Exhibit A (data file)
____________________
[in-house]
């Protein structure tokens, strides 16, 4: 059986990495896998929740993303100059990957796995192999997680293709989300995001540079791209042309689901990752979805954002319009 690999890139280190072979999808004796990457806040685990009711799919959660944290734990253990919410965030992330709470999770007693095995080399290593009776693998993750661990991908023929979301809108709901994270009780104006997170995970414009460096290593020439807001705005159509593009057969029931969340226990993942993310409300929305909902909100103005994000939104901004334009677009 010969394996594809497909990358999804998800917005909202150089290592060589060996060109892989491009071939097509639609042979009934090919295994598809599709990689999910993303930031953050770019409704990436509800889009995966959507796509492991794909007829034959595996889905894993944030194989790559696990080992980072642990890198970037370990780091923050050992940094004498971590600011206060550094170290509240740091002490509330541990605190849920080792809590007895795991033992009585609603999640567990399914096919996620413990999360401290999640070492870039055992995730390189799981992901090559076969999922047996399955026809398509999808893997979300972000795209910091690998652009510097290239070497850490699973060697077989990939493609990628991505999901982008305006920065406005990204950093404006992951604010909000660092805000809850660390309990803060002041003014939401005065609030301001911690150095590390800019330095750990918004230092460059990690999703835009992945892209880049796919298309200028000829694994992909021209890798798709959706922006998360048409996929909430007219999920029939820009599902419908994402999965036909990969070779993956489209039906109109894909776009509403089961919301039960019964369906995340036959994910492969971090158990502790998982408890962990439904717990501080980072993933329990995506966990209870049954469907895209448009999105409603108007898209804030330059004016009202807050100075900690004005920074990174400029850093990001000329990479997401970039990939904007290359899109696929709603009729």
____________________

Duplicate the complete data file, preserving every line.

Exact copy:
[in-house]
């Protein structure tokens, strides 16, 4: 059986990495896998929740993303100059990957796995192999997680293709989300995001540079791209042309689901990752979805954002319009 690999890139280190072979999808004796990457806040685990009711799919959660944290734990253990919410965030992330709470999770007693095995080399290593009776693998993750661990991908023929979301809108709901994270009780104006997170995970414009460096290593020439807001705005159509593009057969029931969340226990993942993310409300929305909902909100103005994000939104901004334009677009 010969394996594809497909990358999804998800917005909202150089290592060589060996060109892989491009071939097509639609042979009934090919295994598809599709990689999910993303930031953050770019409704990436509800889009995966959507796509492991794909007829034959595996889905894993944030194989790559696990080992980072642990890198970037370990780091923050050992940094004498971590600011206060550094170290509240740091002490509330541990605190849920080792809590007895795991033992009585609603999640567990399914096919996620413990999360401290999640070492870039055992995730390189799981992901090559076969999922047996399955026809398509999808893997979300972000795209910091690998652009510097290239070497850490699973060697077989990939493609990628991505999901982008305006920065406005990204950093404006992951604010909000660092805000809850660390309990803060002041003014939401005065609030301001911690150095590390800019330095750990918004230092460059990690999703835009992945892209880049796919298309200028000829694994992909021209890798798709959706922006998360048409996929909430007219999920029939820009599902419908994402999965036909990969070779993956489209039906109109894909776009509403089961919301039960019964369906995340036959994910492969971090158990502790998982408890962990439904717990501080980072993933329990995506966990209870049954469907895209448009999105409603108007898209804030330059004016009202807050100075900690004005920074990174400029850093990001000329990479997401970039990939904007290359899109696929709603009729």